The U.S. dollar started the week on a strong rally after the release of the non farm payroll figures last week. European economic data was mostly positive with a surprising 0.7 percent GDP growth from Germany leading the way. Greek debt talks stalled this week as neither side made concessions and next week is crucial as the end of February deadline approaches. Next week’s trading will be dominated by central bank minutes, inflation releases and the ongoing Greek bailout agreement saga.
The stronger than expected U.S. employment data boosted the USD after what had been almost a month of disappointing U.S. releases. The stronger employment will put pressure on the Federal Reserver to raise interest rates sooner rather than later. The latest forecasts call for an increase to the benchmark rate as early as summer of 2015. The EUR/USD broke through the 1.14 price level after starting the week at 1.1330 as week progressed the U.S. data was softer while the European data boosted the EUR along with the Greek debt negotiations less combative tone.
The NFP report is looking like an outlier after core retail sales declined by 0.9%, while retail sales dropped by 0.8%. Both were well off their estimates of 0.4%. There was no relief from unemployment claims, which jumped to 304,000 compared to 284,000 in the previous reading. The markets had expected a stronger reading of 282,000. U.S. retail sales numbers have a history of deflating the dollar rally. The preliminary U.S. University of Michigan consumer sentiment fell unexpectedly last month to 93.6, from 98.1 in the previous month with most of the estimates around no change.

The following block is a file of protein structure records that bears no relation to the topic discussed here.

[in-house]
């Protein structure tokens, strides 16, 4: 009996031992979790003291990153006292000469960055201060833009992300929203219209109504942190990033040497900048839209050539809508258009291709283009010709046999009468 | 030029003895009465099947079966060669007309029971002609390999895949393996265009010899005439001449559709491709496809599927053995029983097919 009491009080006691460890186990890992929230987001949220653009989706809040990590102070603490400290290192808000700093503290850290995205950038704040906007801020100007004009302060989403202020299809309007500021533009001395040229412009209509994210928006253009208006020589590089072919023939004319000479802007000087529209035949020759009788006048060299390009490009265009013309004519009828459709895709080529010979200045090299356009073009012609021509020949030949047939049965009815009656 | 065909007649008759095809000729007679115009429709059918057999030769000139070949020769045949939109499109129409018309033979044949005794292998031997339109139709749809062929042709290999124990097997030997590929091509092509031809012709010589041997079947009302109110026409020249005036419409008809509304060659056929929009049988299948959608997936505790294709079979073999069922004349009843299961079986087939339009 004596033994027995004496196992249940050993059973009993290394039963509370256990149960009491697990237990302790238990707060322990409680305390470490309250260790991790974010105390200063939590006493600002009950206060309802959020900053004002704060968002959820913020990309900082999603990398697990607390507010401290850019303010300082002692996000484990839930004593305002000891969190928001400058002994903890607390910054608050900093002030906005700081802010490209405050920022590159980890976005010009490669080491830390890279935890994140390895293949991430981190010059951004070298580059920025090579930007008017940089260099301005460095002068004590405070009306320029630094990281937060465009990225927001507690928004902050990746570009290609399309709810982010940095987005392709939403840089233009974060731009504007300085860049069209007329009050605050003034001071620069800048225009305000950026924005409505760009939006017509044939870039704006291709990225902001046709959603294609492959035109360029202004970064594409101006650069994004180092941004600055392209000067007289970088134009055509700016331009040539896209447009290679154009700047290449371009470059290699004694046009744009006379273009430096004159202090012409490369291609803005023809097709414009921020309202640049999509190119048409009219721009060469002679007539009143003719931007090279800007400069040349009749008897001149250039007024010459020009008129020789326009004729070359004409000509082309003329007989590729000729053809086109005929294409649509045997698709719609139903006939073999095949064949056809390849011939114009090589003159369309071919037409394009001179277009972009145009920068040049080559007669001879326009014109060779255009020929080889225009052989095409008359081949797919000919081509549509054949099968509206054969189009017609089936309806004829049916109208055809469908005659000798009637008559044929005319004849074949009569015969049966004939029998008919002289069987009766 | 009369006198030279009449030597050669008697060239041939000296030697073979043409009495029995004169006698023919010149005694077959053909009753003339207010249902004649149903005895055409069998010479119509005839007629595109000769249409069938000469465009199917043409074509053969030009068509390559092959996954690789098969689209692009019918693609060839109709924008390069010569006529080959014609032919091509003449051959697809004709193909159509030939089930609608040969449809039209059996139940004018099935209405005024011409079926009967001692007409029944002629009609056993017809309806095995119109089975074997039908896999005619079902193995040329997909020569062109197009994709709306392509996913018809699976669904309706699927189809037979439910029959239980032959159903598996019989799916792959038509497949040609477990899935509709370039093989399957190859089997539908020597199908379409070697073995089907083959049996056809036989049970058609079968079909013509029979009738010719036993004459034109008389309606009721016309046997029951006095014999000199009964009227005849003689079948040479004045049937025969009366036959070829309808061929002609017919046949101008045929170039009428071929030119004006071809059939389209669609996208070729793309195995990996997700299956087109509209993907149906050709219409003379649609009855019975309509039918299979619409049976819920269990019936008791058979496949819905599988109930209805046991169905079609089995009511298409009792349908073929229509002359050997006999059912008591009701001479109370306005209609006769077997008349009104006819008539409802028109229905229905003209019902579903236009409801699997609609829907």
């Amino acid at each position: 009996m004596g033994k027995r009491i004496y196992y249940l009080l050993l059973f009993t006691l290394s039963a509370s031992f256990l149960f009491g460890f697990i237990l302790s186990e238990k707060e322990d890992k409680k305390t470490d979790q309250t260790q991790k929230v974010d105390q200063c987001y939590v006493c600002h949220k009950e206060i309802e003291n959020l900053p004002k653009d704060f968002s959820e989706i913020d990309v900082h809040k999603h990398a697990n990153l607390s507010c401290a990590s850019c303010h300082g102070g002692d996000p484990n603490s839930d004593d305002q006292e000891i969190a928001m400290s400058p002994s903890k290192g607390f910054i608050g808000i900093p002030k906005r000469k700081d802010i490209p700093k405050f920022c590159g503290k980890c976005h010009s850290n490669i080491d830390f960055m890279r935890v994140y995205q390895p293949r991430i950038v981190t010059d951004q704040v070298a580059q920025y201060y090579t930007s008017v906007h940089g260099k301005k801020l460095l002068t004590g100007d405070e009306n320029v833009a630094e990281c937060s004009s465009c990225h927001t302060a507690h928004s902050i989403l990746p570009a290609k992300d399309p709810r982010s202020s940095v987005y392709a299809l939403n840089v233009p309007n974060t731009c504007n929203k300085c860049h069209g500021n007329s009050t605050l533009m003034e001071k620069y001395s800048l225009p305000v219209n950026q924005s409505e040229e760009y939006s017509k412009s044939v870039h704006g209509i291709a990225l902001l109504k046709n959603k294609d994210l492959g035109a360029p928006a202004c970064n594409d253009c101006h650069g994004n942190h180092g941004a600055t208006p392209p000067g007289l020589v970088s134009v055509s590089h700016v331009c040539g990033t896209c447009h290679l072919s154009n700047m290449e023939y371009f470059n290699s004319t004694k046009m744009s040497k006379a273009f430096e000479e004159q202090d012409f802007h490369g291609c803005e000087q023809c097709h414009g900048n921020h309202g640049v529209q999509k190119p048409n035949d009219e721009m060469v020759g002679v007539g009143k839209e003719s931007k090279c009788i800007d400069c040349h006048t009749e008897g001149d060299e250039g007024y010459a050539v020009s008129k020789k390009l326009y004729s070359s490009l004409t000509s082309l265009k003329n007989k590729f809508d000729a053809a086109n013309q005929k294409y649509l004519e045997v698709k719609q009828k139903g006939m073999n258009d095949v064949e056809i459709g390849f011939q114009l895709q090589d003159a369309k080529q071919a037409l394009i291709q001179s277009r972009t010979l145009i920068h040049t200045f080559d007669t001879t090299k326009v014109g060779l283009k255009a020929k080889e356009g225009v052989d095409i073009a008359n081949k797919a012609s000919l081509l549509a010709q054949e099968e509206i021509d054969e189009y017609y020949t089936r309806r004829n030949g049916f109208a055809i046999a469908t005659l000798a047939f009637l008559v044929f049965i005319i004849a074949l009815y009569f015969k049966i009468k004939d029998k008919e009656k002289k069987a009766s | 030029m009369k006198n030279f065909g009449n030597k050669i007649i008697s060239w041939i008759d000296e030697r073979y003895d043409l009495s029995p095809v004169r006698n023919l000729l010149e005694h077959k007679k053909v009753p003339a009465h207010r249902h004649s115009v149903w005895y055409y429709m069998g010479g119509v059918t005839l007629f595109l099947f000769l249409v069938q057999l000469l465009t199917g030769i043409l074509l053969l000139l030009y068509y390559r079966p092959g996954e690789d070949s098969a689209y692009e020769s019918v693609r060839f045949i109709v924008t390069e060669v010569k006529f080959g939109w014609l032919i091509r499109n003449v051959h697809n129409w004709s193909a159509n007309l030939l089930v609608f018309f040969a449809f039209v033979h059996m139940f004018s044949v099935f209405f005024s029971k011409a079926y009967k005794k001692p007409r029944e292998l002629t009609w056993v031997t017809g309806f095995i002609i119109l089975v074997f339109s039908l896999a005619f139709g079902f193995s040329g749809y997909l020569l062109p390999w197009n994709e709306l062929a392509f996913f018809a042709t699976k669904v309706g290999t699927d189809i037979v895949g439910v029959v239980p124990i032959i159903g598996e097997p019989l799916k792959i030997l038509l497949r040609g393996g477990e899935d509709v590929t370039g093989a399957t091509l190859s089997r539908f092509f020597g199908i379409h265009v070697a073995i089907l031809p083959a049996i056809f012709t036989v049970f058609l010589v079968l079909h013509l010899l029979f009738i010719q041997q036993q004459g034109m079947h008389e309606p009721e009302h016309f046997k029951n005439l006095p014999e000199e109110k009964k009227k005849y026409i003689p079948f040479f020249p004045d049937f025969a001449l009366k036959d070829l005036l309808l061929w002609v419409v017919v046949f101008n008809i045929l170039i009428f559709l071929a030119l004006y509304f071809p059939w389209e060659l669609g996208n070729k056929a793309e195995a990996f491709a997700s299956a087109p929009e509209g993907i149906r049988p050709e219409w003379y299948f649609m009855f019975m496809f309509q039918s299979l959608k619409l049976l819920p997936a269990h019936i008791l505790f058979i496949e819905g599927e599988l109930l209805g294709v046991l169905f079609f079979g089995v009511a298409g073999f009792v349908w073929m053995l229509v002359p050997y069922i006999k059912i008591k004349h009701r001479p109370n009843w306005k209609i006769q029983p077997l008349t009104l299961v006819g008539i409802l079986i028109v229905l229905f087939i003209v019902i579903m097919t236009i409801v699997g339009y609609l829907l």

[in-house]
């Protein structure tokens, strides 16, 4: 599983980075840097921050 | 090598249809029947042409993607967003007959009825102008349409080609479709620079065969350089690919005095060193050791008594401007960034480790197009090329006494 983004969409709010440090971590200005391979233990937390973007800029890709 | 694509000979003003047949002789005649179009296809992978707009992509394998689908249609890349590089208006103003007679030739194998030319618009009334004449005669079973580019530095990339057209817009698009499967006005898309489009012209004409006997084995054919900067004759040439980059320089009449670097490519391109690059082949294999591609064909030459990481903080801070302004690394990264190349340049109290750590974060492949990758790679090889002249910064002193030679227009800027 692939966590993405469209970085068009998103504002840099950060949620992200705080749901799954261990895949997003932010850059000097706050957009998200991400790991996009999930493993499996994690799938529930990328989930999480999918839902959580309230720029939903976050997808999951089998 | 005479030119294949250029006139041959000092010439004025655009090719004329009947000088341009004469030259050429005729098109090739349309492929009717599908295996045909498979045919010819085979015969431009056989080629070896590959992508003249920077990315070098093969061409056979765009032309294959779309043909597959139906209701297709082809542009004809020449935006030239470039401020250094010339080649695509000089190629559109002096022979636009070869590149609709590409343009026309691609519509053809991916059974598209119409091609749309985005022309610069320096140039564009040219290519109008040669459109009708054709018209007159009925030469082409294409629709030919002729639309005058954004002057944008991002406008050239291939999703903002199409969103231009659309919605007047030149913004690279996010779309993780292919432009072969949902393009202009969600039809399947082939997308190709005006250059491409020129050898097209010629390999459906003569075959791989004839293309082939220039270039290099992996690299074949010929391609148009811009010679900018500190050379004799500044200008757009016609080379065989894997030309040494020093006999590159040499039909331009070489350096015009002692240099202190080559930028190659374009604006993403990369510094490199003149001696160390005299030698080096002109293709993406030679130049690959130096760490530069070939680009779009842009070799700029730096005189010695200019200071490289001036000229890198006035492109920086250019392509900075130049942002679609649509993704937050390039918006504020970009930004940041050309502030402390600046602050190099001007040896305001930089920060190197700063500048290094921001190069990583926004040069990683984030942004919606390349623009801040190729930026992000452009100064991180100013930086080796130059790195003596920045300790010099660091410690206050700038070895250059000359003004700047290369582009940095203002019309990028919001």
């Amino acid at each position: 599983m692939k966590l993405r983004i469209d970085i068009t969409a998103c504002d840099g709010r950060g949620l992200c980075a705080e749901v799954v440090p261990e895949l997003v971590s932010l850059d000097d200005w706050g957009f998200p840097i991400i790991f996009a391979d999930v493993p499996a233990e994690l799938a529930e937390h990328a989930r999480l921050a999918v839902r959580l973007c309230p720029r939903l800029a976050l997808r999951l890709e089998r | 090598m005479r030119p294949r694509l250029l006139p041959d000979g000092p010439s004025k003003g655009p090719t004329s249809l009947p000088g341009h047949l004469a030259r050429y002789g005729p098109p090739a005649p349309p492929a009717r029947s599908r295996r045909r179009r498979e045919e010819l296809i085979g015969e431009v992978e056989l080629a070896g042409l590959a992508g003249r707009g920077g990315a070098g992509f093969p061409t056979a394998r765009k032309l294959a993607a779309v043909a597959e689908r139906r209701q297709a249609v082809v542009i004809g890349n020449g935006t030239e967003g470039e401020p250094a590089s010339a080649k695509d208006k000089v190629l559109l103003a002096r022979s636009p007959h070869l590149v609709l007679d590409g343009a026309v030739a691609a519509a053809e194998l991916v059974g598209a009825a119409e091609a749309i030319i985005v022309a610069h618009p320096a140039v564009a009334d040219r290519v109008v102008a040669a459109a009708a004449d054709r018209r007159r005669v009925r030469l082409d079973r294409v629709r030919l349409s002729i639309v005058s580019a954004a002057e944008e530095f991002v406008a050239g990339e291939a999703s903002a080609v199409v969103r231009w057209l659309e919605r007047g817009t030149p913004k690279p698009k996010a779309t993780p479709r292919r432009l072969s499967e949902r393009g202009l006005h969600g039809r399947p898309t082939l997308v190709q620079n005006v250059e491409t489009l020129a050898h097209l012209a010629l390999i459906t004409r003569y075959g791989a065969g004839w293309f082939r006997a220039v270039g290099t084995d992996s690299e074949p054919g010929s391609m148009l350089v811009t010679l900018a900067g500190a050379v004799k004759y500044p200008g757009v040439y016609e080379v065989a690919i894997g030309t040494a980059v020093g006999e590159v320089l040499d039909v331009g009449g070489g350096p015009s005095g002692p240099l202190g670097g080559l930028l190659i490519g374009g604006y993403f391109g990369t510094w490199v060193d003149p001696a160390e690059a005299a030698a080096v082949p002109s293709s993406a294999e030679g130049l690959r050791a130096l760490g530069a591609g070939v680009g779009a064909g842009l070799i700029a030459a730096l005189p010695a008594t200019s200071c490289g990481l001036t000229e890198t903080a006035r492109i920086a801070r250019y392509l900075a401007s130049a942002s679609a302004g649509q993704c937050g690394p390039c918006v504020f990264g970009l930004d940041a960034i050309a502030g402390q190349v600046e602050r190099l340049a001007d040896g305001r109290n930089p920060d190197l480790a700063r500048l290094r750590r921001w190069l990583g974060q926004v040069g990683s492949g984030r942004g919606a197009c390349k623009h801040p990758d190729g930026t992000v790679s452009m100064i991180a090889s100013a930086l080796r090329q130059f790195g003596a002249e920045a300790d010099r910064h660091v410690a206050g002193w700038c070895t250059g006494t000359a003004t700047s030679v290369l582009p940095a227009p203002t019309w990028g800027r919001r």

The U.S. Commodity Futures Trading Commission (CFTC) released its Commitments of Traders data which showed speculators reduced its U.S. dollar long positions in the latest week. The dollar’s net long position was $44.51 billion last week, from $45.82 billion the previous week. Dollar net longs have been above $40 billion mark for seven straight weeks. Net euro short contracts also dropped to 194,641, equivalent to about $27.5 billion, from 196,309 contracts the previous week. The E.U. and Greece’s made last week’s short euro bet the largest in two and a half years.
European finance ministers met in Brussels on Wednesday, but were unable to bridge the gap between Greece and its creditors. The bailout agreement expires at the end of February, and the next bailout payment of about EUR 7 billion is on hold as Greece has declared it will not abide by the austerity steps which are required to receive the funds. Greece is looking for bridge financing until a new deal can be reached, but Germany and the troika have balked at rewriting the agreement. The finance ministers will reconvene on Monday.
Next week Federal Open Market Committee (FOMC) and the Bank of England’s Monetary Policy Committee (MPC) minutes will give some insight into how policy members voted giving some hints about a rate hike this year. The position from Greece has softened somewhat after Prime Minister Alexis Tsipras said that they will do “whatever they can”